Better Business Bureau: Don’t get smoked out by chimney sweepWith chilly weather fast approaching, many people are anticipating toasty evenings spent relaxing around their fireplaces, and they’re looking to have their chimneys cleaned in preparation.The Better Business Bureau of Minnesota and North Dakota is advising consumers to do their research so they know which businesses to trust and which to avoid to prevent their hard earned dollars from going up in smoke.So far this year, the BBB has received more than 380 complaints against chimney cleaners, up from the 342 complaints received in all of 2010.
“Chimney sweeping is not something that homeowners deal with often, so many of us lack knowledge of how the process works,” said Dana Badgerow, president and CEO of the BBB. “Scammers take advantage of this and do shoddy work … or no work at all.”
In some cases, consumers have reported receiving calls stating the town fire department recommends the resident’s chimney be cleaned. The calls go on to recommend a particular chimney sweep and endorse their services on behalf of the fire department. Though town fire departments do recommend having chimneys cleaned on an annual basis, they do not inspect chimneys or endorse any particular company. Many scams target the elderly, making vague, unclear phone calls claiming they have done business in the past and it is time for their annual sweep.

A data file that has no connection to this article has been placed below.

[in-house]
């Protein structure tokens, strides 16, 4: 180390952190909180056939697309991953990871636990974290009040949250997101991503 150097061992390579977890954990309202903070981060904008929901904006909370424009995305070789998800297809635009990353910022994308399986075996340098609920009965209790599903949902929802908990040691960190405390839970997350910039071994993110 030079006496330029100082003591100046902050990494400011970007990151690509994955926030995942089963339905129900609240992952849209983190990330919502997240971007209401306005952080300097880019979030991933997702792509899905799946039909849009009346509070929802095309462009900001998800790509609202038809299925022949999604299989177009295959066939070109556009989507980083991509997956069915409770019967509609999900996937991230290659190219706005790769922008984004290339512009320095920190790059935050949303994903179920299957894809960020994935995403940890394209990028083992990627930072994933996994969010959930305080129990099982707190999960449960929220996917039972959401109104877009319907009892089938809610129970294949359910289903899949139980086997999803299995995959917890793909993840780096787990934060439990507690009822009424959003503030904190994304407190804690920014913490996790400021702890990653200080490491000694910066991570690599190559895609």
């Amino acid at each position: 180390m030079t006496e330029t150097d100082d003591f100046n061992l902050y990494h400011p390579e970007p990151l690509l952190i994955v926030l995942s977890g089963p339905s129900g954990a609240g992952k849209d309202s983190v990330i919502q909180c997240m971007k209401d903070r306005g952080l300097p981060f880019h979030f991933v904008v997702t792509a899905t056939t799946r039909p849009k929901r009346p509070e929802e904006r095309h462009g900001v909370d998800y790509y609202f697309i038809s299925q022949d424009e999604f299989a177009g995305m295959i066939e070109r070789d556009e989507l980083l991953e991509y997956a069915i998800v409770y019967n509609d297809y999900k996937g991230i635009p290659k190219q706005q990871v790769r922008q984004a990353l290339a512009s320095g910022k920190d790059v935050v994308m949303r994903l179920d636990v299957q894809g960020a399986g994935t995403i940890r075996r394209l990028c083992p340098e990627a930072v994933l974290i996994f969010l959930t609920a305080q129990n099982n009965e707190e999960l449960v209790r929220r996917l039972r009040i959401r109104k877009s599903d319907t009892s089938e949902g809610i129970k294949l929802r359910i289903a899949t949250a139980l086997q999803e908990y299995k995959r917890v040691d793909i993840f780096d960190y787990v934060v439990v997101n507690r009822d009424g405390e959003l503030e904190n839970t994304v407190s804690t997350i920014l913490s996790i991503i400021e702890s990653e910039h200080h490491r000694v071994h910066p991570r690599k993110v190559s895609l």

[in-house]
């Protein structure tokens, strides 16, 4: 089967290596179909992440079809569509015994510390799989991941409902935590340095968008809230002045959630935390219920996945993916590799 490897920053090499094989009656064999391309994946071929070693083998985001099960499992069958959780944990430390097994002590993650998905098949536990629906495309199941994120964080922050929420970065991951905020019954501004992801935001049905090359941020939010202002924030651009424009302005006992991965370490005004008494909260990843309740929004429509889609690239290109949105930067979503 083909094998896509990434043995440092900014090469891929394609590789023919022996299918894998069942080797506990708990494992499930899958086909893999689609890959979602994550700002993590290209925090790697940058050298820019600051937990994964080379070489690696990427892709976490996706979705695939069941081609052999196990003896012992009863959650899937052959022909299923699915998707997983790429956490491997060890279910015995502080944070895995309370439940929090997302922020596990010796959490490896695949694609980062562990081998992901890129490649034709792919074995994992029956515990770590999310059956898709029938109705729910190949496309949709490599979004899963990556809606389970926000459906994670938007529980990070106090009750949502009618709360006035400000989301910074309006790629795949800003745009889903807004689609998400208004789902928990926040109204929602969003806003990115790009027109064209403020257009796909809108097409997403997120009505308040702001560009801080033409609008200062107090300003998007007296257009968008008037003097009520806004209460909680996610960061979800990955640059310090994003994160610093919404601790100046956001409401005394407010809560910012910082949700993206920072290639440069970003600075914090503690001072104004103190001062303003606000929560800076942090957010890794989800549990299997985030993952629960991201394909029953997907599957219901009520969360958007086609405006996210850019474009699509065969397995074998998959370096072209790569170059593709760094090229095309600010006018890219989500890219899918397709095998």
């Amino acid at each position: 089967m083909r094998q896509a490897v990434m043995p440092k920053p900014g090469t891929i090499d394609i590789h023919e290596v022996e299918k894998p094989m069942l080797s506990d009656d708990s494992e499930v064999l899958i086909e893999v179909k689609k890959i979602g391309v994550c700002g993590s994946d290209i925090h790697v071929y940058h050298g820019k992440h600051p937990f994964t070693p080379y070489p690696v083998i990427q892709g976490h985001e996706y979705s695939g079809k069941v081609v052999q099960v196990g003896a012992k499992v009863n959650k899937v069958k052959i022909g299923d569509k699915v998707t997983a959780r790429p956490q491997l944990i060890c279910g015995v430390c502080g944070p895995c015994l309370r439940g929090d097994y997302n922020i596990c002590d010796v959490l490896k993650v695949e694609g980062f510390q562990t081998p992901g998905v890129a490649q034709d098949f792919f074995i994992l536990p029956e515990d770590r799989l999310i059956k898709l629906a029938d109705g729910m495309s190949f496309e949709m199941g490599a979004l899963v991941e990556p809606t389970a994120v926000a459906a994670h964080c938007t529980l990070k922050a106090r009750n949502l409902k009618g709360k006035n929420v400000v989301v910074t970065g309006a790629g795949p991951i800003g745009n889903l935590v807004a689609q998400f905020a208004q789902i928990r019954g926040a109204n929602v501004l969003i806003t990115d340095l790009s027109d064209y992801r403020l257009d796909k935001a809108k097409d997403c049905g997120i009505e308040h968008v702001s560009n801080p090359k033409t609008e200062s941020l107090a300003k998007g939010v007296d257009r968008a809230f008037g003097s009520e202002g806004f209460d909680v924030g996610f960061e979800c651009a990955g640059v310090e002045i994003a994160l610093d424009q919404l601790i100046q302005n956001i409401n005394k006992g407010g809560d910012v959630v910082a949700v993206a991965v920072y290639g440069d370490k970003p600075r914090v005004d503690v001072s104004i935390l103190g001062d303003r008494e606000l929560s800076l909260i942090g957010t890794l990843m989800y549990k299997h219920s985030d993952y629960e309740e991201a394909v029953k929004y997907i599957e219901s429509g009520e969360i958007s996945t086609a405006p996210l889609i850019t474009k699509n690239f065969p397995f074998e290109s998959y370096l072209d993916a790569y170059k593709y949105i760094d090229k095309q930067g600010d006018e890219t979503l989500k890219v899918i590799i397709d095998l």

Scam artists also sometimes advertise much lower prices than legitimate businesses. Typically, a professional chimney sweep will charge between $150 and $200 for the cleaning of one chimney shaft, whereas scam artists will claim they charge as little as $50. The BBB advises that if a price sounds too good to be true, it usually is.
Many scam artists will use a low price tactic to get in your door, at which point they recommend additional work be done immediately, bullying the consumer into a much pricier service call. If the estimate you receive is significantly lower than that of other businesses, it should be viewed as a red flag.
The BBB suggests consumers do their homework before hiring a chimney sweep and inviting them into the home. Additionally, check with your local fire department and with the Chimney Safety Institute of America (csia.org).
Ask if they have a valid business liability insurance policy, and if any employees are certified through CSIA, a national nonprofit agency with a certification program for chimney sweeps.
For more advice from BBB, visit www.bbb.org . The mission of the Better Business Bureau is to promote, through self-regulation, the highest standards of business ethics and conduct, and to instill public confidence in responsible businesses through programs of education and action that inform, protect and assist the general public.